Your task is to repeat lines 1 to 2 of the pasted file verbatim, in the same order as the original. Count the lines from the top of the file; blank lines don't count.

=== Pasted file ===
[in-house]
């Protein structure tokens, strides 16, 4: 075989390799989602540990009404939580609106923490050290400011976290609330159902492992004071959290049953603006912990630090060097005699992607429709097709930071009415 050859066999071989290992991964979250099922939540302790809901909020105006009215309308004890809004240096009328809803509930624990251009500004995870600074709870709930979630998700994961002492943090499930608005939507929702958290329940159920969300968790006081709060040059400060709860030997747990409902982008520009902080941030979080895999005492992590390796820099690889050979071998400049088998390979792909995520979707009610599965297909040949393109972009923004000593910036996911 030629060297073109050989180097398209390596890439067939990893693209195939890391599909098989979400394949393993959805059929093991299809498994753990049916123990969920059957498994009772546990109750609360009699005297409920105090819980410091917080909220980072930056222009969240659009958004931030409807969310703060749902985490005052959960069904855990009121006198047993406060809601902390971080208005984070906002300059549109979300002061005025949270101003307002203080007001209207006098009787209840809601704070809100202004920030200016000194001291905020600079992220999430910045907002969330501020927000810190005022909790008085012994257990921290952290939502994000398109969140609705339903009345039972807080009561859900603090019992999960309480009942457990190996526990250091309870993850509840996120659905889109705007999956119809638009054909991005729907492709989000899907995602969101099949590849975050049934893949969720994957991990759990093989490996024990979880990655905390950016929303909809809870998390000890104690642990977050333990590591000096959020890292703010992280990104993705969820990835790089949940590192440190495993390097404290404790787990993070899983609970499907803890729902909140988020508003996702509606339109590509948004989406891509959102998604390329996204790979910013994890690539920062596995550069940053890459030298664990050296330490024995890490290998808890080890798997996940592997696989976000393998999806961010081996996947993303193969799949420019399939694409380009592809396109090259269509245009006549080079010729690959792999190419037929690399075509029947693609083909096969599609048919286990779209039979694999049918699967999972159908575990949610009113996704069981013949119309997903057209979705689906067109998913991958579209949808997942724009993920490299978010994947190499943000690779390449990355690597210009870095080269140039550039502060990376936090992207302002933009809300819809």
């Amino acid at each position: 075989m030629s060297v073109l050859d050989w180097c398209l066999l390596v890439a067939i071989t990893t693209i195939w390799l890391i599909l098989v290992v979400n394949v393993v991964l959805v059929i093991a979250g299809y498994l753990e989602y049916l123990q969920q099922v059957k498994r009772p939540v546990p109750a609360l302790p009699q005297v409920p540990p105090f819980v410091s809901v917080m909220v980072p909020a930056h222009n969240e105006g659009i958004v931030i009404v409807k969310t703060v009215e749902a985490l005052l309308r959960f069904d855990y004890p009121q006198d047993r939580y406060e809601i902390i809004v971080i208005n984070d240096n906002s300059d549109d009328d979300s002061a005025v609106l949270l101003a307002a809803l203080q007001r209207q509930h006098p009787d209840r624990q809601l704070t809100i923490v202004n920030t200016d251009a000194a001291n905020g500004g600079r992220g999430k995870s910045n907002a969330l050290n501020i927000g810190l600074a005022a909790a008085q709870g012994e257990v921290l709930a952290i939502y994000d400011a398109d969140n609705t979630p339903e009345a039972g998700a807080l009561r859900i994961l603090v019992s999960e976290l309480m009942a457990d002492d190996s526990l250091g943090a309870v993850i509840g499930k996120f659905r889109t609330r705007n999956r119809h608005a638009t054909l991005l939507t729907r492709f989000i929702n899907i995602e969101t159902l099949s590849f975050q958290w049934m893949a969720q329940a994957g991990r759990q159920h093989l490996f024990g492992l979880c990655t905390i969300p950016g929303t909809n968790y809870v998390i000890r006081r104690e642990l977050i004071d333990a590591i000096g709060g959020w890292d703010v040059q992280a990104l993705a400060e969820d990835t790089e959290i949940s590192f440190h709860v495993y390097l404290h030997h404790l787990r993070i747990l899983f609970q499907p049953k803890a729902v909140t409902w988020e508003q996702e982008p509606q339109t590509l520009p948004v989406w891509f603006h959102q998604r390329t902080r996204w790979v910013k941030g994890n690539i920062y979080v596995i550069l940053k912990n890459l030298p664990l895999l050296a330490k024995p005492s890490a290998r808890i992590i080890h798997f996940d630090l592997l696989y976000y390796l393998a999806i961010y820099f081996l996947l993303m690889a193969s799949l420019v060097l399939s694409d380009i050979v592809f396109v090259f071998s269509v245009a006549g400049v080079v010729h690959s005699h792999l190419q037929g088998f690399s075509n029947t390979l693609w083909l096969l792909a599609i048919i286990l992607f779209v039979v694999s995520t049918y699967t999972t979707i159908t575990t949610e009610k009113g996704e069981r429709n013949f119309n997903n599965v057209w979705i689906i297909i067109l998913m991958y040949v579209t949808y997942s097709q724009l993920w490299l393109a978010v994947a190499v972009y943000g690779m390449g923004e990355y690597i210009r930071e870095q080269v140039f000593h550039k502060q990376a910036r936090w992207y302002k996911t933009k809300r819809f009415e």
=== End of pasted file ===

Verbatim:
[in-house]
């Protein structure tokens, strides 16, 4: 075989390799989602540990009404939580609106923490050290400011976290609330159902492992004071959290049953603006912990630090060097005699992607429709097709930071009415 050859066999071989290992991964979250099922939540302790809901909020105006009215309308004890809004240096009328809803509930624990251009500004995870600074709870709930979630998700994961002492943090499930608005939507929702958290329940159920969300968790006081709060040059400060709860030997747990409902982008520009902080941030979080895999005492992590390796820099690889050979071998400049088998390979792909995520979707009610599965297909040949393109972009923004000593910036996911 030629060297073109050989180097398209390596890439067939990893693209195939890391599909098989979400394949393993959805059929093991299809498994753990049916123990969920059957498994009772546990109750609360009699005297409920105090819980410091917080909220980072930056222009969240659009958004931030409807969310703060749902985490005052959960069904855990009121006198047993406060809601902390971080208005984070906002300059549109979300002061005025949270101003307002203080007001209207006098009787209840809601704070809100202004920030200016000194001291905020600079992220999430910045907002969330501020927000810190005022909790008085012994257990921290952290939502994000398109969140609705339903009345039972807080009561859900603090019992999960309480009942457990190996526990250091309870993850509840996120659905889109705007999956119809638009054909991005729907492709989000899907995602969101099949590849975050049934893949969720994957991990759990093989490996024990979880990655905390950016929303909809809870998390000890104690642990977050333990590591000096959020890292703010992280990104993705969820990835790089949940590192440190495993390097404290404790787990993070899983609970499907803890729902909140988020508003996702509606339109590509948004989406891509959102998604390329996204790979910013994890690539920062596995550069940053890459030298664990050296330490024995890490290998808890080890798997996940592997696989976000393998999806961010081996996947993303193969799949420019399939694409380009592809396109090259269509245009006549080079010729690959792999190419037929690399075509029947693609083909096969599609048919286990779209039979694999049918699967999972159908575990949610009113996704069981013949119309997903057209979705689906067109998913991958579209949808997942724009993920490299978010994947190499943000690779390449990355690597210009870095080269140039550039502060990376936090992207302002933009809300819809």